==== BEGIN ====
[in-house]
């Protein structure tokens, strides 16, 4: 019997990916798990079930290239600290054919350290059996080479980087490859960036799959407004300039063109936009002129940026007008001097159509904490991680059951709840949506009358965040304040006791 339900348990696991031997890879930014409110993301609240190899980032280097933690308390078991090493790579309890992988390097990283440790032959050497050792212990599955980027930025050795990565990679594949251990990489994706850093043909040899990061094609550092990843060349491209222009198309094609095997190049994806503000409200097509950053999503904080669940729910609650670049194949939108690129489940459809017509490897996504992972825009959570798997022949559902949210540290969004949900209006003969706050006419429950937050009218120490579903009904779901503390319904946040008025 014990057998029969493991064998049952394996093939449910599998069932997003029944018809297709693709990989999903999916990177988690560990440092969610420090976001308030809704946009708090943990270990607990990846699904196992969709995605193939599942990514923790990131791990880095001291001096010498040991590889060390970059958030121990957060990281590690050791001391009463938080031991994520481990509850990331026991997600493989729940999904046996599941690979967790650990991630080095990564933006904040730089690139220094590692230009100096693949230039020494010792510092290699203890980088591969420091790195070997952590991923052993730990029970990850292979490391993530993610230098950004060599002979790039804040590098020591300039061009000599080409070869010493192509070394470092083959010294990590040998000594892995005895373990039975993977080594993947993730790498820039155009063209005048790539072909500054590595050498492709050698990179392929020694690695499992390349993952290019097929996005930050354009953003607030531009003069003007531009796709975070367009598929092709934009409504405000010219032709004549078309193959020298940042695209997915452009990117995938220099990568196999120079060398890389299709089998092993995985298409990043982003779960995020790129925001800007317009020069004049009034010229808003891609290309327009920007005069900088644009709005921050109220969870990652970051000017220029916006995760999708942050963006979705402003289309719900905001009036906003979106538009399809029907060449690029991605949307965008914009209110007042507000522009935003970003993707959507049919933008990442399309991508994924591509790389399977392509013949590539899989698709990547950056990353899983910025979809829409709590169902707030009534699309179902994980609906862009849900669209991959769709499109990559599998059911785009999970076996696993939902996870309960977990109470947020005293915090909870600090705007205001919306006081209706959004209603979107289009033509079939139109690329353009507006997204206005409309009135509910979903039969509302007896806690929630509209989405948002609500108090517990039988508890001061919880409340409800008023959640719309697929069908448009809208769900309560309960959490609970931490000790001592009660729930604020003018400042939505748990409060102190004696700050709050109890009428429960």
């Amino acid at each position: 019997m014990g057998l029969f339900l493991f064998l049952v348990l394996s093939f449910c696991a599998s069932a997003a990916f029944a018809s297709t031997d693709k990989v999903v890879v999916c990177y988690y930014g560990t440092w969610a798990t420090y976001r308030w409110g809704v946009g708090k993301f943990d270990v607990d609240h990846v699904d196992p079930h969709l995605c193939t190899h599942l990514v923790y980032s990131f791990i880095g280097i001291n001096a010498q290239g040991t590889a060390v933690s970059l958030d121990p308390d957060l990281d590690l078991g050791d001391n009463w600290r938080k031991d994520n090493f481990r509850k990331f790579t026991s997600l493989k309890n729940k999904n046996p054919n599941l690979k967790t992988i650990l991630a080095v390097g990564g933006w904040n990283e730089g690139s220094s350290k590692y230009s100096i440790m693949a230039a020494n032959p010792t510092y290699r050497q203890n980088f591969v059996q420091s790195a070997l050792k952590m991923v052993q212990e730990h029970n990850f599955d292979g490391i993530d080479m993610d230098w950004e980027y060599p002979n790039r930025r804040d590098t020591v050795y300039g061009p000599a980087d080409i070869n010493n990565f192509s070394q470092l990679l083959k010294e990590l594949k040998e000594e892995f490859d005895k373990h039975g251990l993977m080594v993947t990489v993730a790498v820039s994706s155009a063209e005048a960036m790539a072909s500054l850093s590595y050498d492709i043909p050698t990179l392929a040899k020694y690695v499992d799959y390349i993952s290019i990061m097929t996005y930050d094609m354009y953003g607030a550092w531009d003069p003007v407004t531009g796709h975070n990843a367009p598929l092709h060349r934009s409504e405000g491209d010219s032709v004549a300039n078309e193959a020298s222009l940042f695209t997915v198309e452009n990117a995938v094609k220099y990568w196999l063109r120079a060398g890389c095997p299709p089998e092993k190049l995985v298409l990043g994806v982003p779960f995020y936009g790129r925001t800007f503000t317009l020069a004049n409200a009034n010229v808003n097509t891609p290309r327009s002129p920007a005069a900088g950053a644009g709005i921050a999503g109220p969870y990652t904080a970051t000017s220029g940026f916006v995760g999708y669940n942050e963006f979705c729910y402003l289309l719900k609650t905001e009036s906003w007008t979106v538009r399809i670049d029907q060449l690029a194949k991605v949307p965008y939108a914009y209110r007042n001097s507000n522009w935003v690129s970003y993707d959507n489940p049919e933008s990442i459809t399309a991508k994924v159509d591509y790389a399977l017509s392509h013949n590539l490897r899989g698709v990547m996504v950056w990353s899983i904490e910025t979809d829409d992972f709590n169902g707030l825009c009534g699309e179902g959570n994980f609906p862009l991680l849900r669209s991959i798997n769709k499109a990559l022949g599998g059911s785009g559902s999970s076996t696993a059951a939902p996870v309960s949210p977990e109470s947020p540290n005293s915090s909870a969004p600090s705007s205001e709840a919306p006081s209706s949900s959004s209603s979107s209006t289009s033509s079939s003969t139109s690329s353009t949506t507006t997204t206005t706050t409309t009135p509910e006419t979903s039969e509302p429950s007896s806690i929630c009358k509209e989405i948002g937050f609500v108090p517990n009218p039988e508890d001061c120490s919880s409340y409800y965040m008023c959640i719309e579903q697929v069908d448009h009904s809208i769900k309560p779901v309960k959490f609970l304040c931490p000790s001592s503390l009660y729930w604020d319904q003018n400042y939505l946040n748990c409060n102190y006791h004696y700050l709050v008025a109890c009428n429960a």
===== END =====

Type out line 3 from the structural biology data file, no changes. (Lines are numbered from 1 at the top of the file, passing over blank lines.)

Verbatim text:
């Amino acid at each position: 019997m014990g057998l029969f339900l493991f064998l049952v348990l394996s093939f449910c696991a599998s069932a997003a990916f029944a018809s297709t031997d693709k990989v999903v890879v999916c990177y988690y930014g560990t440092w969610a798990t420090y976001r308030w409110g809704v946009g708090k993301f943990d270990v607990d609240h990846v699904d196992p079930h969709l995605c193939t190899h599942l990514v923790y980032s990131f791990i880095g280097i001291n001096a010498q290239g040991t590889a060390v933690s970059l958030d121990p308390d957060l990281d590690l078991g050791d001391n009463w600290r938080k031991d994520n090493f481990r509850k990331f790579t026991s997600l493989k309890n729940k999904n046996p054919n599941l690979k967790t992988i650990l991630a080095v390097g990564g933006w904040n990283e730089g690139s220094s350290k590692y230009s100096i440790m693949a230039a020494n032959p010792t510092y290699r050497q203890n980088f591969v059996q420091s790195a070997l050792k952590m991923v052993q212990e730990h029970n990850f599955d292979g490391i993530d080479m993610d230098w950004e980027y060599p002979n790039r930025r804040d590098t020591v050795y300039g061009p000599a980087d080409i070869n010493n990565f192509s070394q470092l990679l083959k010294e990590l594949k040998e000594e892995f490859d005895k373990h039975g251990l993977m080594v993947t990489v993730a790498v820039s994706s155009a063209e005048a960036m790539a072909s500054l850093s590595y050498d492709i043909p050698t990179l392929a040899k020694y690695v499992d799959y390349i993952s290019i990061m097929t996005y930050d094609m354009y953003g607030a550092w531009d003069p003007v407004t531009g796709h975070n990843a367009p598929l092709h060349r934009s409504e405000g491209d010219s032709v004549a300039n078309e193959a020298s222009l940042f695209t997915v198309e452009n990117a995938v094609k220099y990568w196999l063109r120079a060398g890389c095997p299709p089998e092993k190049l995985v298409l990043g994806v982003p779960f995020y936009g790129r925001t800007f503000t317009l020069a004049n409200a009034n010229v808003n097509t891609p290309r327009s002129p920007a005069a900088g950053a644009g709005i921050a999503g109220p969870y990652t904080a970051t000017s220029g940026f916006v995760g999708y669940n942050e963006f979705c729910y402003l289309l719900k609650t905001e009036s906003w007008t979106v538009r399809i670049d029907q060449l690029a194949k991605v949307p965008y939108a914009y209110r007042n001097s507000n522009w935003v690129s970003y993707d959507n489940p049919e933008s990442i459809t399309a991508k994924v159509d591509y790389a399977l017509s392509h013949n590539l490897r899989g698709v990547m996504v950056w990353s899983i904490e910025t979809d829409d992972f709590n169902g707030l825009c009534g699309e179902g959570n994980f609906p862009l991680l849900r669209s991959i798997n769709k499109a990559l022949g599998g059911s785009g559902s999970s076996t696993a059951a939902p996870v309960s949210p977990e109470s947020p540290n005293s915090s909870a969004p600090s705007s205001e709840a919306p006081s209706s949900s959004s209603s979107s209006t289009s033509s079939s003969t139109s690329s353009t949506t507006t997204t206005t706050t409309t009135p509910e006419t979903s039969e509302p429950s007896s806690i929630c009358k509209e989405i948002g937050f609500v108090p517990n009218p039988e508890d001061c120490s919880s409340y409800y965040m008023c959640i719309e579903q697929v069908d448009h009904s809208i769900k309560p779901v309960k959490f609970l304040c931490p000790s001592s503390l009660y729930w604020d319904q003018n400042y939505l946040n748990c409060n102190y006791h004696y700050l709050v008025a109890c009428n429960a």